Adaptive Clothing

Clothes are often credited as a source of telling the world about who we are, our personalities, what we like or dislike. For some, like those in wheelchairs (just like those with Down Syndrome), it can be a form of expression that they cannot access with similar ease. The challenges of dressing while being in a permanently seated position might not appear large in number, but there’s a whole scope of factors to consider. This is where most clothing designs fall short. For Toronto designer Izzy Camilleri, it was also the realization that a new way to interpret clothes could be established with her IZ Adaptive Clothing line.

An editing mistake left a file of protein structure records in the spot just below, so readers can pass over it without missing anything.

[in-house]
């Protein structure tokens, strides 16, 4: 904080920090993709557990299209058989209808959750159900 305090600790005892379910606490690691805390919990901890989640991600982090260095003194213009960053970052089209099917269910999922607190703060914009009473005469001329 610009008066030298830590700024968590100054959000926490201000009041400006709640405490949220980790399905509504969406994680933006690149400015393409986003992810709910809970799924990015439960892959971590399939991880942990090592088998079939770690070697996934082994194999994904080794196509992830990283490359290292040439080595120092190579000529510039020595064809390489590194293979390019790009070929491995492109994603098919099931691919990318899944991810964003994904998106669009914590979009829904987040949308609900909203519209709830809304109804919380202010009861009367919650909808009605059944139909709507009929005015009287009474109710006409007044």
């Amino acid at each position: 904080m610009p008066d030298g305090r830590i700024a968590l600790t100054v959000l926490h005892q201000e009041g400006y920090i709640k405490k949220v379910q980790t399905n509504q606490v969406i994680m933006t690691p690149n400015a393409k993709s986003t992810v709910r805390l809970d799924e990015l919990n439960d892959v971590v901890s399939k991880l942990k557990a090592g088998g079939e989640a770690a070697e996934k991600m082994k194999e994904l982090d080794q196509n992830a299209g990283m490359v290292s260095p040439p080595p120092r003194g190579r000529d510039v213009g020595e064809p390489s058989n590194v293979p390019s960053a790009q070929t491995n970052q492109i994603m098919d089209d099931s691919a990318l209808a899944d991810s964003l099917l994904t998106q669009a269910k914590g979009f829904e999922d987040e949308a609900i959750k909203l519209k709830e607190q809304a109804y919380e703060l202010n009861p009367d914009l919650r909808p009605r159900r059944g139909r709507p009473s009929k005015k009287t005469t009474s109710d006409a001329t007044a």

Over the past seven years, Camilleri has approached the unseen issues facing wheelchair users with their fashion options. “There are so many elements; it’s not just about bunching,” she says. “It’s about health issues as well.” Aesthetic touches such as back pockets on jeans can cause pressure sores; pants can dig into the front of the body while sitting and, because of how they’re cut, they can cut off breathing for some conditions. Even the thickness of a fabric can cause unanticipated complications.
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